Interview: CHILD'S PLAY's Carlease Burke on Killer Dolls, Snakes, and On-Set Pranks - Dread Central
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Interview: CHILD’S PLAY’s Carlease Burke on Killer Dolls, Snakes, and On-Set Pranks

Any information we can get about the new Child’s Play movie, we jump at it. Therefore, we rushed at the opportunity to speak with the lovely Carlease Burke, who reveals how seeing the lifeless doll turned into the creepy character following her around on set. Also, she talks about becoming an addition to the production after it had already begun, and how that left her tempted to join the intense pranking culture that existed.

Read below to find out more before the film is released June 21st, 2019.

Synopsis: After moving to a new city, young Andy Barclay receives a special present from his mother — a seemingly innocent Buddi doll that becomes his best friend. When the doll suddenly takes on a life of its own, Andy unites with other neighborhood children to stop the sinister toy from wreaking bloody havoc.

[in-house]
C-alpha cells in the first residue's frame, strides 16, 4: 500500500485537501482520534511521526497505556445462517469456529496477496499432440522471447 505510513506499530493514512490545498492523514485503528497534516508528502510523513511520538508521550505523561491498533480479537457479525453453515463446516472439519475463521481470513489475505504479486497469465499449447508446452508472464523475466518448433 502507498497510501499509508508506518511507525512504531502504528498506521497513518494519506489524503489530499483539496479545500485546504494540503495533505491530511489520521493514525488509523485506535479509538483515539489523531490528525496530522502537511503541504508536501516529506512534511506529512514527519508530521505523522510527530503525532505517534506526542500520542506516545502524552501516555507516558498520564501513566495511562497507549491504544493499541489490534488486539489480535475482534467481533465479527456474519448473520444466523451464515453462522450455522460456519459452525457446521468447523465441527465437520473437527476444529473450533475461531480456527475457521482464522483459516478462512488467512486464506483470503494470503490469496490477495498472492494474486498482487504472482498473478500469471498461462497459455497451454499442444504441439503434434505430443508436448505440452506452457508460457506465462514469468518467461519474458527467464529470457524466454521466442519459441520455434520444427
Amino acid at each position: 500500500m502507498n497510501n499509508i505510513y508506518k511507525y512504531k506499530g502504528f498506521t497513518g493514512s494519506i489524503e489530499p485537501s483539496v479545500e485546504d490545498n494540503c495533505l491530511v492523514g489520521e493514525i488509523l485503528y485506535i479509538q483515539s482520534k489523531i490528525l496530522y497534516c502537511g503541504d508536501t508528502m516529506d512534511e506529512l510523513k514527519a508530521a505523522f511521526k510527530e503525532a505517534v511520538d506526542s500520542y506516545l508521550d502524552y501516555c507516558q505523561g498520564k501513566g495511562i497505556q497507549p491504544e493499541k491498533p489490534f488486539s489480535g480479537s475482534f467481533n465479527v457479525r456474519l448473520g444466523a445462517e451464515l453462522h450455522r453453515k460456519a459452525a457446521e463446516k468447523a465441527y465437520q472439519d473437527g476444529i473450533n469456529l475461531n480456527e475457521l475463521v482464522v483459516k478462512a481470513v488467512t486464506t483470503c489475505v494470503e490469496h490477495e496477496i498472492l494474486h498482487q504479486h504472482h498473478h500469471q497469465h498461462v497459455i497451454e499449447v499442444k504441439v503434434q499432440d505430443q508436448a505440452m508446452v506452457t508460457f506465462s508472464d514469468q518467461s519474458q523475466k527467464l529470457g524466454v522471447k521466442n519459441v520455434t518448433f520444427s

Dread Central: What was it like when you first laid eyes on the Chucky Doll?

Carlease Burke: The first time I laid eyes on the Chucky Doll, I wanted to take a picture of it. He was inactive. I think I actually did get a picture of him when he was laying on a bed. He just looked very much like a doll laying on bed.

Obviously, we were told not to take pictures, and I couldn’t post anything on social media. But I think I happened to have my camera, and I did get a picture of him. Then, as I was going throughout my day, he would just appear places. I would see him lying on the table or on the chair. But he did get a chance to scare me because there was a scene where he was active and I didn’t know it. I couldn’t hear him, and I turned around and there he was. I jumped and screamed, and his face moved. It looked like a real human being’s face moving. I said, “Y’all, this is creepy.”